Don’t Be That Gal...

By Lynn M. Young • April 17, 2017 • 0 Comments

Several ethics presentations over the last year have focused on scandals in professional sports and how the lessons learned from them apply to our work. As I think about changes in our industry, there is one scandal that came to the forefront: Maria Sharapova. 

The tennis star had been taking the drug Meldonium for 10 years because of a magnesium deficiency, dizziness and a family history of diabetes. Effective Jan. 1, 2016, the International Tennis Federation (ITF) included Meldonium on the list of banned substances. In early 2017 Sharapova tested positive for the substance and was suspended from competitive tennis for two years. Her suspension not only cost her money, as she was not able to compete, it also damaged her reputation, which cost her some endorsement deals. 

She appealed her suspension, placing fault on ITF for not properly notifying her of the change in policy. It was disclosed in emails and notifications, but she felt the change should have been communicated more prominently. Her suspension was reduced to 15 months, with the review board finding that she still bore “some degree of fault.” While she is scheduled to make her comeback in tennis this month, it will take some time to repair her reputation. 

What can we learn from this? 

As ACOPA actuaries we are subject to the Code of Professional Conduct. Precept 2 of the Code of Conduct states: “An Actuary shall perform Actuarial Services only when the Actuary is qualified to do so on the basis of basic and continuing education and experience, and only when the Actuary satisfies applicable qualification standards.” ACOPA provides a variety of resources to help us keep up to date with law changes, continuing education opportunities and the ability to confer with peers on the Listserv on issues where there may not be just one right answer.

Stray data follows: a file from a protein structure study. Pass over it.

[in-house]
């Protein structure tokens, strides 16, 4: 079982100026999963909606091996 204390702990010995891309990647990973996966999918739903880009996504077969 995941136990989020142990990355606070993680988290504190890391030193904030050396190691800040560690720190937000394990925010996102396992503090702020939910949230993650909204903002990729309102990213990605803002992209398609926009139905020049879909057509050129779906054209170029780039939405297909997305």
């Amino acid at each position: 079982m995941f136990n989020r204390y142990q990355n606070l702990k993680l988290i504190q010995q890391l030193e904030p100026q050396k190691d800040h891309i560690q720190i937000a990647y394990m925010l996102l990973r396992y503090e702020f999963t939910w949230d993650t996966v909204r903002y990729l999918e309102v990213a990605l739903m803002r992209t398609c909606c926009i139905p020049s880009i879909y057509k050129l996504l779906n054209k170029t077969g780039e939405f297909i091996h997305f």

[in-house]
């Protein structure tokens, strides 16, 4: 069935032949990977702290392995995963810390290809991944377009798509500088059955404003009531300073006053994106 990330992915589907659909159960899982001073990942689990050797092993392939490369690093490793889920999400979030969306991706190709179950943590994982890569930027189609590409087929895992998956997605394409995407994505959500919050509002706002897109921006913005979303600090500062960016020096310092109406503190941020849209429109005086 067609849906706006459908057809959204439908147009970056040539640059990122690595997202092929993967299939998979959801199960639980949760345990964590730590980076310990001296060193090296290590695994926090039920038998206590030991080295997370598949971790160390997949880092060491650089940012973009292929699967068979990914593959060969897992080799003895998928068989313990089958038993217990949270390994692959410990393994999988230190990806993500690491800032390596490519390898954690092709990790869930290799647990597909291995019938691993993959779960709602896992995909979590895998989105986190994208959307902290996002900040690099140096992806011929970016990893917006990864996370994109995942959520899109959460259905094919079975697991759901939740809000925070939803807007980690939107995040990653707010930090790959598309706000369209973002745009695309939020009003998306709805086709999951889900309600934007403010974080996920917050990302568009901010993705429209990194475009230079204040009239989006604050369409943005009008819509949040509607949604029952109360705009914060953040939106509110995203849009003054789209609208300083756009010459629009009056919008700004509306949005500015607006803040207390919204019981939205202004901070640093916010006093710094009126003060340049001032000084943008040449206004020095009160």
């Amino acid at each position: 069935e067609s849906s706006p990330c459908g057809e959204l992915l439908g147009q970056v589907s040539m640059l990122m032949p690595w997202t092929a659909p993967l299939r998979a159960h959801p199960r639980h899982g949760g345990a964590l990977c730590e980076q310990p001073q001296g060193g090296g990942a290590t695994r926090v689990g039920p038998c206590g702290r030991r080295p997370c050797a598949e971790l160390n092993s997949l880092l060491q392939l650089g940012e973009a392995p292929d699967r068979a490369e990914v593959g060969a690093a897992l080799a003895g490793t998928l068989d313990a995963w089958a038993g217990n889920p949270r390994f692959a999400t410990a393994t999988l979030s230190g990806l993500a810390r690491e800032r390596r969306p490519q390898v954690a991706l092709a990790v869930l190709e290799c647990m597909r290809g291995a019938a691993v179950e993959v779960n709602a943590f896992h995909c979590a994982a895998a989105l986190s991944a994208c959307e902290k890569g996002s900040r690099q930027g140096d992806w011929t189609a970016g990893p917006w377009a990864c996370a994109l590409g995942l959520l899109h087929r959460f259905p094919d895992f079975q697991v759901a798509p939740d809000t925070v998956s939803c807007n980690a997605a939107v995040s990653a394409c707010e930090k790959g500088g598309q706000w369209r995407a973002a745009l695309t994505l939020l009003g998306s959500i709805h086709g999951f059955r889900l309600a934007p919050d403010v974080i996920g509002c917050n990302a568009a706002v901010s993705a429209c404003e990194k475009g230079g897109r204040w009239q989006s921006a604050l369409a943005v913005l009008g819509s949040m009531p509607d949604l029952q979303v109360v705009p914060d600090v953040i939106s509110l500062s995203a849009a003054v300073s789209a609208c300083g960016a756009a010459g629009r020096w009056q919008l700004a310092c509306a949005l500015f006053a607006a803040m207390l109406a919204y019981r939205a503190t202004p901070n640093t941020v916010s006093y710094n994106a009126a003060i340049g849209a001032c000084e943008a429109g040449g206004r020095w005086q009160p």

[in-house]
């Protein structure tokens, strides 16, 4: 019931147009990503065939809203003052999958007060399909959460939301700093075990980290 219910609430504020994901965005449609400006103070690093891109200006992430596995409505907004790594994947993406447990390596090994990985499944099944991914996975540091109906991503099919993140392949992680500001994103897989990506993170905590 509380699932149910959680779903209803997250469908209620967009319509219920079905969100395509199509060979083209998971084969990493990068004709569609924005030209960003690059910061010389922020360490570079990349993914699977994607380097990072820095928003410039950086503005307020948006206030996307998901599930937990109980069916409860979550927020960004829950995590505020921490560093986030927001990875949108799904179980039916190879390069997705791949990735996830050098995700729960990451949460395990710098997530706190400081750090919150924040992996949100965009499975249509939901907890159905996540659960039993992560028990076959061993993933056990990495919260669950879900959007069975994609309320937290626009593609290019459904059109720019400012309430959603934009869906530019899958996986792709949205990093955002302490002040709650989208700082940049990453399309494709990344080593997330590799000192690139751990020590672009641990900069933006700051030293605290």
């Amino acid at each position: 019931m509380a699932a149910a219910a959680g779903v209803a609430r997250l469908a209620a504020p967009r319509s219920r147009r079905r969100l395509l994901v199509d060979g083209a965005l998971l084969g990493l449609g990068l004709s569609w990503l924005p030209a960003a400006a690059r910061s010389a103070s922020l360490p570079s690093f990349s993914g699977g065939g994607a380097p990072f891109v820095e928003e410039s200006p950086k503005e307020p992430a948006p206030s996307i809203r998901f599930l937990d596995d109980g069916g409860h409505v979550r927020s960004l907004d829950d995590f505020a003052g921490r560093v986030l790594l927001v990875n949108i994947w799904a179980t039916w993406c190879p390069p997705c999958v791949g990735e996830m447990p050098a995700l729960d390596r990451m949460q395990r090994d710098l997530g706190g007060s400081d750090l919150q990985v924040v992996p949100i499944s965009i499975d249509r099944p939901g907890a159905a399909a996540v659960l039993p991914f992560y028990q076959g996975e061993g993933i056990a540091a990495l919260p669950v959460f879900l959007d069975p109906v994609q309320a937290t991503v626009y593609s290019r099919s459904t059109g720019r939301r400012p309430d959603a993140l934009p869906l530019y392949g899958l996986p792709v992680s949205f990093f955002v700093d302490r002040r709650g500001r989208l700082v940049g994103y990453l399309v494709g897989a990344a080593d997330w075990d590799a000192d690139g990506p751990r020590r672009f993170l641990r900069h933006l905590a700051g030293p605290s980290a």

Precept 3 of the Code of Conduct states: “An Actuary shall ensure that Actuarial Services performed by or under the direction of the Actuary satisfy applicable standards of practice.”

Annotation 3-1 of the Code of Conduct states: “It is the professional responsibility of an Actuary to observe applicable standards of practice that have been promulgated by a Recognized Actuarial Organization for the jurisdictions in which the Actuary renders Actuarial Services, and to keep current regarding changes in these standards.”

In December 2010, the Actuarial Standards Board adopted the final version of the revision to ASOP 41, Actuarial Communications. This ASOP significantly changed the disclosure requirements for Actuarial Reports and Communication. The changes in the ASOP were a result of an awareness among the actuarial community of the need to provide clear, concise, detailed disclosures in our reports. What has happened since then? The Actuarial Standards Board (ASB) has issued several other new or revised Standards that may affect the disclosures you developed to comply with ASOP 41. 

If you haven’t reviewed your disclosures recently, now may be a good time to do so. The current ASOPs can be found on the Actuarial Standards Board website. There is a section on the website that lists the ASOPs by practice. You should also consider reviewing the general ASOPs, as they may also be applicable to your practice. 

Let’s learn from Maria Sharapova — don’t be that gal not keeping up with changes to the Standards of Practice. It is the professional responsibility of the actuary, not anyone else’s.




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